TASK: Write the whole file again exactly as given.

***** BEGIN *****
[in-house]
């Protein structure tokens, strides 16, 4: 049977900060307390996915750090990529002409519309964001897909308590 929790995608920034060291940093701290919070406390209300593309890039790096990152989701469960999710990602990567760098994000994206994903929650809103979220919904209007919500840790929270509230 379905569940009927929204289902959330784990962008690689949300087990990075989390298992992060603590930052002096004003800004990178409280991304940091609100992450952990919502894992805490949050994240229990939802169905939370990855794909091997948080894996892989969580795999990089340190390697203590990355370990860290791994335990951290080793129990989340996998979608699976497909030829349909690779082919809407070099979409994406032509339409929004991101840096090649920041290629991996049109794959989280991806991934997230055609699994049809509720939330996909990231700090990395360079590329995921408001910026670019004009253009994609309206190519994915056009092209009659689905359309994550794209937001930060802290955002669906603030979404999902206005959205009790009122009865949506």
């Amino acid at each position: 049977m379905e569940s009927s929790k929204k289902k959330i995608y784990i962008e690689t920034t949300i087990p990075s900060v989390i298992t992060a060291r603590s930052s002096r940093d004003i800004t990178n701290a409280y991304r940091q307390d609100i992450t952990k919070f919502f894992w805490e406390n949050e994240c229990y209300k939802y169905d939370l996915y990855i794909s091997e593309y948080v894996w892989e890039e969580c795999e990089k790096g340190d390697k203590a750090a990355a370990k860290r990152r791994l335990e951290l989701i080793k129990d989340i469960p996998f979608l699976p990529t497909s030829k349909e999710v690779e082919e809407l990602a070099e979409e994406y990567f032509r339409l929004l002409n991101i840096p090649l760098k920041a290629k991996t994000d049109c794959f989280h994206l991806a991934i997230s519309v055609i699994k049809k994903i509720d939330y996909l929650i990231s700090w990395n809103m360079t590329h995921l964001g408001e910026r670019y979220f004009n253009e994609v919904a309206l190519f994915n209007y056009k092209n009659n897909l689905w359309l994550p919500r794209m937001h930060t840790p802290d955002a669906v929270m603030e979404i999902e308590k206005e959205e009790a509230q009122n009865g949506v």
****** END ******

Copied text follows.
[in-house]
């Protein structure tokens, strides 16, 4: 049977900060307390996915750090990529002409519309964001897909308590 929790995608920034060291940093701290919070406390209300593309890039790096990152989701469960999710990602990567760098994000994206994903929650809103979220919904209007919500840790929270509230 379905569940009927929204289902959330784990962008690689949300087990990075989390298992992060603590930052002096004003800004990178409280991304940091609100992450952990919502894992805490949050994240229990939802169905939370990855794909091997948080894996892989969580795999990089340190390697203590990355370990860290791994335990951290080793129990989340996998979608699976497909030829349909690779082919809407070099979409994406032509339409929004991101840096090649920041290629991996049109794959989280991806991934997230055609699994049809509720939330996909990231700090990395360079590329995921408001910026670019004009253009994609309206190519994915056009092209009659689905359309994550794209937001930060802290955002669906603030979404999902206005959205009790009122009865949506």
């Amino acid at each position: 049977m379905e569940s009927s929790k929204k289902k959330i995608y784990i962008e690689t920034t949300i087990p990075s900060v989390i298992t992060a060291r603590s930052s002096r940093d004003i800004t990178n701290a409280y991304r940091q307390d609100i992450t952990k919070f919502f894992w805490e406390n949050e994240c229990y209300k939802y169905d939370l996915y990855i794909s091997e593309y948080v894996w892989e890039e969580c795999e990089k790096g340190d390697k203590a750090a990355a370990k860290r990152r791994l335990e951290l989701i080793k129990d989340i469960p996998f979608l699976p990529t497909s030829k349909e999710v690779e082919e809407l990602a070099e979409e994406y990567f032509r339409l929004l002409n991101i840096p090649l760098k920041a290629k991996t994000d049109c794959f989280h994206l991806a991934i997230s519309v055609i699994k049809k994903i509720d939330y996909l929650i990231s700090w990395n809103m360079t590329h995921l964001g408001e910026r670019y979220f004009n253009e994609v919904a309206l190519f994915n209007y056009k092209n009659n897909l689905w359309l994550p919500r794209m937001h930060t840790p802290d955002a669906v929270m603030e979404i999902e308590k206005e959205e009790a509230q009122n009865g949506v």